Authoritarian and authoritarian-leaning governments have used the COVID-19 pandemic as an opportunity to grab power through emergency measures, to unnecessarily restrict individual freedoms,  and to undermine the rule of law. To counteract these developments, the House NDAA includes the comprehensive, bipartisan Protecting Human Rights During Pandemic Act (PHRDPA), which would require the U.S. government to document, assess, and respond to these types of human rights violations and abuses. Given the strong bipartisan support for PHRDPA, including it in the final NDAA would demonstrate that both parties are dedicated to U.S. global leadership on human rights when it matters most.

The House and Senate bills each also seek to address China’s repressive behavior against the pro-democracy movement in Hong Kong and Muslim Uighurs in the country’s Xinjiang province. Both bills would prohibit the commercial export of certain types of munitions to the Hong Kong Police Force, and the House bill would require the president to add to the Commerce Control List any items that provide a critical capability to the Chinese government to suppress basic human rights. The House version would also help address and mitigate the surveillance methods that the Chinese government uses to persecute Uighurs.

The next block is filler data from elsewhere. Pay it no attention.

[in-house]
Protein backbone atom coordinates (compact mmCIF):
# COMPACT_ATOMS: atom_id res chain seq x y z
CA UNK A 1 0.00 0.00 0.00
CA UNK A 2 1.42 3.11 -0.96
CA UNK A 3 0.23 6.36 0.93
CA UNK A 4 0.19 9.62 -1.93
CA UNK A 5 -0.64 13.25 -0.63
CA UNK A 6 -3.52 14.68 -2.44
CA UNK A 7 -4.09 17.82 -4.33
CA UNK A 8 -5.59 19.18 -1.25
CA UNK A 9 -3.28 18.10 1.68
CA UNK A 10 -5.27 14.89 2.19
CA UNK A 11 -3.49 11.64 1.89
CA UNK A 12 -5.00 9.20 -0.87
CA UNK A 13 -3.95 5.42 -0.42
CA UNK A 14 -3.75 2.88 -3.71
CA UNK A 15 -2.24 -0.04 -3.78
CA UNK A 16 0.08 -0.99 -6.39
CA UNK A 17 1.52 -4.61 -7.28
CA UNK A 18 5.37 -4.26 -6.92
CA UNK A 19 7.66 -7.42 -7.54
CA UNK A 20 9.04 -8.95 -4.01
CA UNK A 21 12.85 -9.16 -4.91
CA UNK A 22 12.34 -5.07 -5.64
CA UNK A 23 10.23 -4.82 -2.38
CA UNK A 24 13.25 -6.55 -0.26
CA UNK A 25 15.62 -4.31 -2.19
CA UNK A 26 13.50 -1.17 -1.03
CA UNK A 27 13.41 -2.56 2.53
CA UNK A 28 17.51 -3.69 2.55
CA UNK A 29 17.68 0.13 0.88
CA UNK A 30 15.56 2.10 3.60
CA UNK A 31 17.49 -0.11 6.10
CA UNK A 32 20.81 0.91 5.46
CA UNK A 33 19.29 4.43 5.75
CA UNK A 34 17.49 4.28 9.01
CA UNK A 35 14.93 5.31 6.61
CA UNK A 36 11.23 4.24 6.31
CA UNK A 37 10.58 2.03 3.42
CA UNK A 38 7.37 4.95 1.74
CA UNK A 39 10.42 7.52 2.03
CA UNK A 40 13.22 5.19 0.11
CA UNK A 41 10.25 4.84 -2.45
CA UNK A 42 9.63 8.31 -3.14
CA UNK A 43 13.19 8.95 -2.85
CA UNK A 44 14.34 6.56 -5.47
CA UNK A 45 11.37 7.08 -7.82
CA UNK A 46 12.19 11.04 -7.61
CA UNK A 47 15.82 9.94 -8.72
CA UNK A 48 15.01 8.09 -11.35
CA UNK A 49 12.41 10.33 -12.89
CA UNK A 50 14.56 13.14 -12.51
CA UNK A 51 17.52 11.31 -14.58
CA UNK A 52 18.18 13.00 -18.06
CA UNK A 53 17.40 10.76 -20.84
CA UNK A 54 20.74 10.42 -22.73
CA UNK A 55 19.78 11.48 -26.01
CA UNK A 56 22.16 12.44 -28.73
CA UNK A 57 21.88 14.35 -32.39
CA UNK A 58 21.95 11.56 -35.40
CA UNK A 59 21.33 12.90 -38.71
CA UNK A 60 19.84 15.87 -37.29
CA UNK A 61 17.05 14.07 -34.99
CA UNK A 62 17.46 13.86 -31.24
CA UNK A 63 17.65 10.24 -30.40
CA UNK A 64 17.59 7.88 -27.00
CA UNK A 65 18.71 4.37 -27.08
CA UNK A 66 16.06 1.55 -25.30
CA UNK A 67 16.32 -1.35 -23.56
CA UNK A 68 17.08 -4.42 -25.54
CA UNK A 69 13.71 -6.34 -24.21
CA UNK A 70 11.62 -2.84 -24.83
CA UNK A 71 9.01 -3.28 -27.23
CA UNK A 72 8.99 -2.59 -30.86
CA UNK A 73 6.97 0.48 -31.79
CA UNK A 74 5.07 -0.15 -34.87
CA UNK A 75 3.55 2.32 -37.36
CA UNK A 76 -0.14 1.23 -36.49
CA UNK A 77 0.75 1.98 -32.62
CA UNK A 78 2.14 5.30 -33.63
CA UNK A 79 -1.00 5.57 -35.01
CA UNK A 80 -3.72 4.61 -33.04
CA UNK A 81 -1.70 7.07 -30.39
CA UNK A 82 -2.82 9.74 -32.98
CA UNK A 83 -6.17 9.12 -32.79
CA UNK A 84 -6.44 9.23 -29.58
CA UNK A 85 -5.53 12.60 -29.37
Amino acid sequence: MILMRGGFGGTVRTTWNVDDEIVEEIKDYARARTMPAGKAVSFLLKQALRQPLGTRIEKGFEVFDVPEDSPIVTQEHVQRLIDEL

Both bills contain additional measures designed to bolster U.S. sanctions and anti-corruption policy. The Corporate Transparency Act, included in the House NDAA, would curtail the misuse of anonymous shell companies for illicit purposes, including everything from corruption and money laundering to transnational organized crime, sanctions evasion, and terrorism. It also would enact key reforms to U.S. anti-money laundering laws. This provision, which passed the House as a standalone bill in October 2019, has garnered the support of dozens of labor, human rights, and anti-corruption organizations; banking associations; national security experts; the National Sheriffs’ Association and the more than 3,000 elected sheriffs nation-wide; and the Small Business Majority, among many other groups.